Short Story: Love and Ladoos

My name is Fatima, and I have big secret. I am in love with my mother’s best friend, Rina Aunty. But I’ll get to that.  

My mother is much older than Rina Aunty, but she sees a kindred spirit in her. They meet every Tuesday evening for tea, go to the Farmer’s Market every Saturday morning, and when they’re feeling especially wild, they take a girl’s day to the mall on Sundays.

I met Rina Aunty my first year in college. I was home over winter break, and Rina Aunty had just moved to the neighborhood. When ma had found out that she was also an Indian Muslim (“one of us,” as she liked to say), she couldn’t wait to have her over. Girlfriends were hard to come by for my mother. The other Indian aunties were rude, and the white women in the our Chicago Suburb neighborhood were too (and I quote) “decadent.” But ma never gave up hope on finding a best friend, and she definitely found in one in Rina Aunty.

My first encounter with Rina Aunty was typical. I came down from my room, greeted her, and went back to my room. I noticed she was young, and that she had a bright smile, but didn’t think much of it. I was surprised to see her again two days later, when she was back for lunch. She brought us ladoos, my favorite. I grabbed two and went back to my room.

It would be romantic to say that I fell in love with her when I first tasted the ladoos, but I didn’t fall in love with her until I had graduated college. She had gotten to know us well by then and had even attended my graduation. She gave me a big hug when the ceremony was over, and told me how proud she was of me.

My mother put together a big graduation party for me. She made sure to invite all of the other Indian families we knew. Rina Aunty was a big help. She cooked and got the decorations together and even did my makeup for me. I could have done it myself, but she seemed really excited. While she was doing my makeup, she told me her story. She had gotten married before she could go to college, but she had always wanted to study fashion design.

“You know, I wanted to make bridal saris. But all I could afford was to be an engineer’s housewife.” She said, with a tone of sorrow.

I felt a pang in my heart, but didn’t know what I could do. I reached out to hold her hand. I gave it a squeeze, hoping that would help. I was never good at comforting people, but I tried my best. She squeezed my hand back, a silent thank you. This wasn’t the moment I fell in love with Rina Aunty either.

I fell in love with Rina Aunty at 11 PM on Saturday, May 29th, when my graduation party was over. I was sitting in the living room, exhausted from laughing at all the marriage jokes ever aunty had felt the need to make that night. Rina Aunty brought me a plate of food and sat next to me.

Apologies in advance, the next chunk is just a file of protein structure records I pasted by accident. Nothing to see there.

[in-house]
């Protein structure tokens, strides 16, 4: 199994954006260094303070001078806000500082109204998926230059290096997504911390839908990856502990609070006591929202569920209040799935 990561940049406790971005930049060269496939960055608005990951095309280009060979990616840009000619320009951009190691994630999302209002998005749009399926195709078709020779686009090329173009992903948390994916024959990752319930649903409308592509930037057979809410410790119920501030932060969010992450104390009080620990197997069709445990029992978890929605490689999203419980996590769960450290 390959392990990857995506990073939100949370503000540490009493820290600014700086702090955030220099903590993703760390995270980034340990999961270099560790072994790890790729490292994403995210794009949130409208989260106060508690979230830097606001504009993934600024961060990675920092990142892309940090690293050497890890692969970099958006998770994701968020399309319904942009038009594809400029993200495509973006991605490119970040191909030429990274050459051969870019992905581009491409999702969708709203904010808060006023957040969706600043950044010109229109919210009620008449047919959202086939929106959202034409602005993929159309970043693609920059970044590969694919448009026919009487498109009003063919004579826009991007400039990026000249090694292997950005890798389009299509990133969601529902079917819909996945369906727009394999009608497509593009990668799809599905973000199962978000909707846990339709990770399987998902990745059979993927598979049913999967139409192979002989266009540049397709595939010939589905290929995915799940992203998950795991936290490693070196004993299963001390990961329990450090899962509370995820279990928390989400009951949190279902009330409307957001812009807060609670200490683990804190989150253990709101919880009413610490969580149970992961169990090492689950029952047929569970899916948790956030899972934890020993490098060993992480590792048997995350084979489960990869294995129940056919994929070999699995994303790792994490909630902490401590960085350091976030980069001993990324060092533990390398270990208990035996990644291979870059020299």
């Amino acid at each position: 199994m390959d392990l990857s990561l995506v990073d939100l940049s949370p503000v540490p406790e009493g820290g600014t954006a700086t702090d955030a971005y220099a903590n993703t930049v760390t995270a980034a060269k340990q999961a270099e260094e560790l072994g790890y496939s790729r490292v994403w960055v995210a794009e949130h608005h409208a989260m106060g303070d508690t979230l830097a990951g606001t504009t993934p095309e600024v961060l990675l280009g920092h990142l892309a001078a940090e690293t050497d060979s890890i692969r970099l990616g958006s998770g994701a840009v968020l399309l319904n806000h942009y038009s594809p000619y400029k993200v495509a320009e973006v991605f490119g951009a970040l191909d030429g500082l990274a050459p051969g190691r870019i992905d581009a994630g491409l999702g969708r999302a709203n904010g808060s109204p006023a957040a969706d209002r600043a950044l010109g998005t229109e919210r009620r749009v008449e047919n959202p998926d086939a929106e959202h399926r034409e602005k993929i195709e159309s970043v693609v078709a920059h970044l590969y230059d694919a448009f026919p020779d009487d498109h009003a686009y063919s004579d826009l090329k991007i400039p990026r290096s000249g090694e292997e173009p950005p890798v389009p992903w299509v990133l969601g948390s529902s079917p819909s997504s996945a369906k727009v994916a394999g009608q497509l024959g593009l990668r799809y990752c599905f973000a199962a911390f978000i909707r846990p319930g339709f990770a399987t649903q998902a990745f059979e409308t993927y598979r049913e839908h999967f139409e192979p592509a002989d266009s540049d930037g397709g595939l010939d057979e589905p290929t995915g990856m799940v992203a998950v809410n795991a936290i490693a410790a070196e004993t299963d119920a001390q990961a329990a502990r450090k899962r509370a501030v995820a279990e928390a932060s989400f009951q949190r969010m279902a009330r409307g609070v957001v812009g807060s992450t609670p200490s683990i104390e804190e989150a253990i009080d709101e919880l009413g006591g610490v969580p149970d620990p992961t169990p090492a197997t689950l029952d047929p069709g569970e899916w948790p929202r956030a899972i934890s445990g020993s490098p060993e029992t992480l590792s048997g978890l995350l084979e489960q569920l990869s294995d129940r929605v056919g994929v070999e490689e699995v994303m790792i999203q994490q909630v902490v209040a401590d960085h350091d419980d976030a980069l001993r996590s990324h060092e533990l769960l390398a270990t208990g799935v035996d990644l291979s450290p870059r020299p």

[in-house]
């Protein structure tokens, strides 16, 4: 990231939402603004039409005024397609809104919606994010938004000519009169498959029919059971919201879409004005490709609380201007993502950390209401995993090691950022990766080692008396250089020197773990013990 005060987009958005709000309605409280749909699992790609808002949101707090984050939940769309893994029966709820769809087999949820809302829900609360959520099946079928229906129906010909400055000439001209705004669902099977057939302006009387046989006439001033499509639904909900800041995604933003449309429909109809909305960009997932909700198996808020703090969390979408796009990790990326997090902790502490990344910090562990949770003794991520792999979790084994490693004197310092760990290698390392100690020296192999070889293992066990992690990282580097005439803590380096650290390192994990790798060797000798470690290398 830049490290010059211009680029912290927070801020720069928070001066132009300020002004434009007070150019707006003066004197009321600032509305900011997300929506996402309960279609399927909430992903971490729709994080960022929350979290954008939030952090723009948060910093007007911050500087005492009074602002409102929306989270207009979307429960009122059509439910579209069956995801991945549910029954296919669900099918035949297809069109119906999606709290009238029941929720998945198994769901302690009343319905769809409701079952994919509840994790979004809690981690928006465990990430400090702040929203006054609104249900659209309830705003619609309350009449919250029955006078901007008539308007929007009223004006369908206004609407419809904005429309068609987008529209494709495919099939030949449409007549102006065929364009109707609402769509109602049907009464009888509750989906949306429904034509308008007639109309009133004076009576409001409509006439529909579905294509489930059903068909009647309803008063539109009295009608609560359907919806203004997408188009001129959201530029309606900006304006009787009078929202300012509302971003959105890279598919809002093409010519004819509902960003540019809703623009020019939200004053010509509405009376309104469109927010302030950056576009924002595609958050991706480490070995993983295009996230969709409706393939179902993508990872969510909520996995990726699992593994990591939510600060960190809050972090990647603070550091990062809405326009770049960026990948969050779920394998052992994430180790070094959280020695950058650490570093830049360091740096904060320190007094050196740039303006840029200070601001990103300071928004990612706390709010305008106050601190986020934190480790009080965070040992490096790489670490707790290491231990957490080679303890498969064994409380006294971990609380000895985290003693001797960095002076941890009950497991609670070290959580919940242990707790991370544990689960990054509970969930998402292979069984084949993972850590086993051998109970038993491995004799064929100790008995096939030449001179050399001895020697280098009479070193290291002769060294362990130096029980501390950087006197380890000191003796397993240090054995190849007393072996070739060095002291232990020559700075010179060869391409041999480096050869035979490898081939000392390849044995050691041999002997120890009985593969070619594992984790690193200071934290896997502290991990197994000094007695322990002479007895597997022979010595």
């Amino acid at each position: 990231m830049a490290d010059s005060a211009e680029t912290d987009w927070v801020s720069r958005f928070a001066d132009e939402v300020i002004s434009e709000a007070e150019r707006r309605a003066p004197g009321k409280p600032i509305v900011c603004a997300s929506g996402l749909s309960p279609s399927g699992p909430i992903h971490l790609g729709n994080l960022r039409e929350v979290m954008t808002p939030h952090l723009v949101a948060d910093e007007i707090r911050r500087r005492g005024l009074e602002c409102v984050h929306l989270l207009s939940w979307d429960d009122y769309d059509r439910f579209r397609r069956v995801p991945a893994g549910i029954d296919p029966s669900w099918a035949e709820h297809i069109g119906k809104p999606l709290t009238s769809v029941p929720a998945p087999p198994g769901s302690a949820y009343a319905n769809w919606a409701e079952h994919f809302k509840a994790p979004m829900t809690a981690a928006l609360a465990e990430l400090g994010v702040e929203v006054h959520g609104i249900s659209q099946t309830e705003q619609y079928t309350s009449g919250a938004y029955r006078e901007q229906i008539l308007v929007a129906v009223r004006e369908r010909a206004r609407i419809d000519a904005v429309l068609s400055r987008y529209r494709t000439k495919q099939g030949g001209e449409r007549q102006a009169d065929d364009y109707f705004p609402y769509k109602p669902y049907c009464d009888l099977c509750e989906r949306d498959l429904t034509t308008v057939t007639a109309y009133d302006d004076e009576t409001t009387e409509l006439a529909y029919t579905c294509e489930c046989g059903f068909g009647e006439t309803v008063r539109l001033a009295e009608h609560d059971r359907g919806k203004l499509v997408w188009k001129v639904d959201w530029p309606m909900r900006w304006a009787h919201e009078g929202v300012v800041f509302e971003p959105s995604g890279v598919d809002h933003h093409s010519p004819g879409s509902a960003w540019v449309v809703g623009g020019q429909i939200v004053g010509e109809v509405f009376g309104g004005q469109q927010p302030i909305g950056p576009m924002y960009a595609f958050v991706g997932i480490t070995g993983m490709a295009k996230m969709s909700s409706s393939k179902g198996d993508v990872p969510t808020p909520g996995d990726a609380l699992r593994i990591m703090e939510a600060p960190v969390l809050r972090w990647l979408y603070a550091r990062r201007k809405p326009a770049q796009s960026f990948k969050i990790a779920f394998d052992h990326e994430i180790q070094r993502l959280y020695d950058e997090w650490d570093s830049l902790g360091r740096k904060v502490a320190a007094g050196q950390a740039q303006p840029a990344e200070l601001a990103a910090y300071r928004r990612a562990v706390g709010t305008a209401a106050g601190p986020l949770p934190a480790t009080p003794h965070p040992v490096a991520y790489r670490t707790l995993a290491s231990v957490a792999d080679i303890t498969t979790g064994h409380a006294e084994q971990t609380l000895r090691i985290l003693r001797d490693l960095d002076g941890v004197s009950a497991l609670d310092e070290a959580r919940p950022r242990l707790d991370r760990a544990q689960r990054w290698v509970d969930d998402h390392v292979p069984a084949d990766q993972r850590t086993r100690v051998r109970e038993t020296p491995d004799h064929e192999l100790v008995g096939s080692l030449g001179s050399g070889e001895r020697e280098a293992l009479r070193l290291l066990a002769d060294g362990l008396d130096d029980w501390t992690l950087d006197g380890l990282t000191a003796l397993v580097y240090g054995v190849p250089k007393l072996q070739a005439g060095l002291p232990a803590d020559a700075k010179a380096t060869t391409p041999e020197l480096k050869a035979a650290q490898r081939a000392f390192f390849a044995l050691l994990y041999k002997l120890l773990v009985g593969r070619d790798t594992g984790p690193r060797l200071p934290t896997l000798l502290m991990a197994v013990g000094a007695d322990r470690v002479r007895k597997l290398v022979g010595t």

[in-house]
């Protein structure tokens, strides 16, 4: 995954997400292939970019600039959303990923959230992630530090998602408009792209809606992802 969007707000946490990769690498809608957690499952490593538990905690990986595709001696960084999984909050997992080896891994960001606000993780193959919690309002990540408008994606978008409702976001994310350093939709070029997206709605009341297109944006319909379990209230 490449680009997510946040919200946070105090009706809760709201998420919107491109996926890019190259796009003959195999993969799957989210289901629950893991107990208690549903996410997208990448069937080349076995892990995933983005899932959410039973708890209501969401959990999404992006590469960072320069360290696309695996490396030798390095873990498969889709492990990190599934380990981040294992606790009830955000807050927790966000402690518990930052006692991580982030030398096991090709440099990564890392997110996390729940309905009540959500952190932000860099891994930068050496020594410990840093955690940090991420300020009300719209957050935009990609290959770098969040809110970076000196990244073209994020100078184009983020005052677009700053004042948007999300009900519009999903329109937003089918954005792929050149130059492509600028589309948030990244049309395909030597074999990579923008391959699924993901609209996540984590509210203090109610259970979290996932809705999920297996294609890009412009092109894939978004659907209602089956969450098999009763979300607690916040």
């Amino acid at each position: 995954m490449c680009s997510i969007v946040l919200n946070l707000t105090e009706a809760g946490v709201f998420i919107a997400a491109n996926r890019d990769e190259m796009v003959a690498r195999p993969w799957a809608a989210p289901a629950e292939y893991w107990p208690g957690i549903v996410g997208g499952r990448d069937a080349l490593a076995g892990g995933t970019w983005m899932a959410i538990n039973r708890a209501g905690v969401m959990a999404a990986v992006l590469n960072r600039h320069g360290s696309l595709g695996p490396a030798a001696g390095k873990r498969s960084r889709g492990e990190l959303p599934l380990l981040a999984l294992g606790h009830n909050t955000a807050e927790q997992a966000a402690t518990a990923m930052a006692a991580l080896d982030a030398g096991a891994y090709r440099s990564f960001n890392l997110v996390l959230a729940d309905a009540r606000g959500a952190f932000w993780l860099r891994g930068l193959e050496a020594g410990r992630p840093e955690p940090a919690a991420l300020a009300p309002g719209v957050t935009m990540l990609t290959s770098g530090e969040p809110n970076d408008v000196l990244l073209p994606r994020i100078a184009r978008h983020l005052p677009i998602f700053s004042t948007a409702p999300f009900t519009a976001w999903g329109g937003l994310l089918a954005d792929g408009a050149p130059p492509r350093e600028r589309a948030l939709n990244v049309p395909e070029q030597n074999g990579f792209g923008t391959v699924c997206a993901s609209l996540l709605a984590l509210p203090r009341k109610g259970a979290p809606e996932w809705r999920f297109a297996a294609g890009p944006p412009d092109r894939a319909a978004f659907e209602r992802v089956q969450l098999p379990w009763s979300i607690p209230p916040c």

“Here, you haven’t eaten anything this whole time.” She had brought me a heaping plate of biryani and a Pepsi. She leaned closer and said, “I saved you some ladoos as well. You can eat them later.”

I looked at her and smiled, and she smiled back. The same bright smile she had given me all those years ago. As I held the warm plate of food, I realized I loved her. She was never just my mother’s friend. She had become mine too, and she had cemented herself in my life so well that I could not imagine it without her.

From that day forward, I never stopped thinking about Rina Aunty. In just an instant, she had come to the forefront of my mind and my life. It was a horrible time to fall in love because I was set to start a new job in Tennessee in a month. Rina Aunty visited nearly everyday. I usually joined her and ma for tea or shopping trips. That month was so special to me, and I made sure to engrave everyday in my mind. I wanted to make sure I never forgot another moment with Rina Aunty.

When I left home, I exchanged numbers with Rina Aunty. She cried with my mother while I left, knowing it was the end of my time at home. I cried too, knowing I wouldn’t see Rina Aunty as often and knowing that nothing would ever happen past my infatuation. I gave her a hug before getting in my car, and promised to call her.

I did. I called her every Sunday night. We talked for a long time. She told me about what was going on at home, and I told her about work. At first that was all we talked about, but then we talked about our lives. She told me what she would have done if she wasn’t married, and I told her all the fears I harbored.

One day I felt especially brave and told her about my biggest fear. “I’m scared of losing you, Aunty.”

“But what if one day you’re not?”

“Don’t worry. I’ll always be here.” I could feel tears in my eyes as she said that, knowing that it wouldn’t be true. Knowing that she could never be there the way I wanted her to be there.

“I love you, Aunty.”

“I love you too, dear. Stay safe. I have to go now.”

I ended the call, and burst into tears. I loved her so much. I could never be with her the way I wanted to, so I cherished our phone calls. I told her I loved her every time we ended our calls, and she said it back. She never meant it the same way I did. But all I could do was love her.

Nearly two months after I had started my job, Rina Aunty came to Tennessee with my parents to visit me. It was wonderful to see her, and she ran and gave me a hug. I savored her warmth and saved yet another image of her smile in my mind. We had a wonderful day wandering around Knoxville. I walked arm in arm with Rina Aunty and told her all about my job. I think she is the only woman in the world who finds data analysis interesting.

When it was time for them to leave, I squeezed Rina Aunty tight. It wasn’t the last time I would see her, but saying goodbye still stung. Rina Aunty reached inside the car. She turned back towards me handed me a tupperware container with ladoos.

“These are for you. I know you like them.”

I loved them. And I loved her even more.